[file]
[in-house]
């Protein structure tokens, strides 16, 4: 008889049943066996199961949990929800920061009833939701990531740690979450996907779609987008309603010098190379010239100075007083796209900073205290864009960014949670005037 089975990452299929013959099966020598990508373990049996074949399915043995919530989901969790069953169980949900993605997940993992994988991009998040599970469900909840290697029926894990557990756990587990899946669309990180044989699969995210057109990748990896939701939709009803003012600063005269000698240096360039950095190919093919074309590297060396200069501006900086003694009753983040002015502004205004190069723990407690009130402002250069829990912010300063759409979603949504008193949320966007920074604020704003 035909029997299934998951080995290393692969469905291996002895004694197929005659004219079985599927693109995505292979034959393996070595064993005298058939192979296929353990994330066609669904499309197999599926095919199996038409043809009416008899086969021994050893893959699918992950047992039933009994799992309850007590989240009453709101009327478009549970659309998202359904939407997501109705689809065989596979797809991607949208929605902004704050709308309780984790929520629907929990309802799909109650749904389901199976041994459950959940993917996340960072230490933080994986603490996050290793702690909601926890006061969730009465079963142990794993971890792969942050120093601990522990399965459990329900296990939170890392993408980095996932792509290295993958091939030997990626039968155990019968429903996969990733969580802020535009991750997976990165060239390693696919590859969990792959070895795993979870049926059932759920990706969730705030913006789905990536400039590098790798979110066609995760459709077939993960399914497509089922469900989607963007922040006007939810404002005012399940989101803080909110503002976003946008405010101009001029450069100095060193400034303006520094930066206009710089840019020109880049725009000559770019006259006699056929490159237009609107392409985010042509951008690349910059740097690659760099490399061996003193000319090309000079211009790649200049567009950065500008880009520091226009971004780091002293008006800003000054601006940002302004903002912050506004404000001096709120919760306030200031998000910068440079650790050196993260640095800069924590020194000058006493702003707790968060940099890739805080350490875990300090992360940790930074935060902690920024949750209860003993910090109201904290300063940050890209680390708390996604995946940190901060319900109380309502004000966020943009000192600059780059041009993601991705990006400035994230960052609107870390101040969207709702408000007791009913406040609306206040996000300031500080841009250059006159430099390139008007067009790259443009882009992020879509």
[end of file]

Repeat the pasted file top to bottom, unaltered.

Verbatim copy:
[in-house]
């Protein structure tokens, strides 16, 4: 008889049943066996199961949990929800920061009833939701990531740690979450996907779609987008309603010098190379010239100075007083796209900073205290864009960014949670005037 089975990452299929013959099966020598990508373990049996074949399915043995919530989901969790069953169980949900993605997940993992994988991009998040599970469900909840290697029926894990557990756990587990899946669309990180044989699969995210057109990748990896939701939709009803003012600063005269000698240096360039950095190919093919074309590297060396200069501006900086003694009753983040002015502004205004190069723990407690009130402002250069829990912010300063759409979603949504008193949320966007920074604020704003 035909029997299934998951080995290393692969469905291996002895004694197929005659004219079985599927693109995505292979034959393996070595064993005298058939192979296929353990994330066609669904499309197999599926095919199996038409043809009416008899086969021994050893893959699918992950047992039933009994799992309850007590989240009453709101009327478009549970659309998202359904939407997501109705689809065989596979797809991607949208929605902004704050709308309780984790929520629907929990309802799909109650749904389901199976041994459950959940993917996340960072230490933080994986603490996050290793702690909601926890006061969730009465079963142990794993971890792969942050120093601990522990399965459990329900296990939170890392993408980095996932792509290295993958091939030997990626039968155990019968429903996969990733969580802020535009991750997976990165060239390693696919590859969990792959070895795993979870049926059932759920990706969730705030913006789905990536400039590098790798979110066609995760459709077939993960399914497509089922469900989607963007922040006007939810404002005012399940989101803080909110503002976003946008405010101009001029450069100095060193400034303006520094930066206009710089840019020109880049725009000559770019006259006699056929490159237009609107392409985010042509951008690349910059740097690659760099490399061996003193000319090309000079211009790649200049567009950065500008880009520091226009971004780091002293008006800003000054601006940002302004903002912050506004404000001096709120919760306030200031998000910068440079650790050196993260640095800069924590020194000058006493702003707790968060940099890739805080350490875990300090992360940790930074935060902690920024949750209860003993910090109201904290300063940050890209680390708390996604995946940190901060319900109380309502004000966020943009000192600059780059041009993601991705990006400035994230960052609107870390101040969207709702408000007791009913406040609306206040996000300031500080841009250059006159430099390139008007067009790259443009882009992020879509």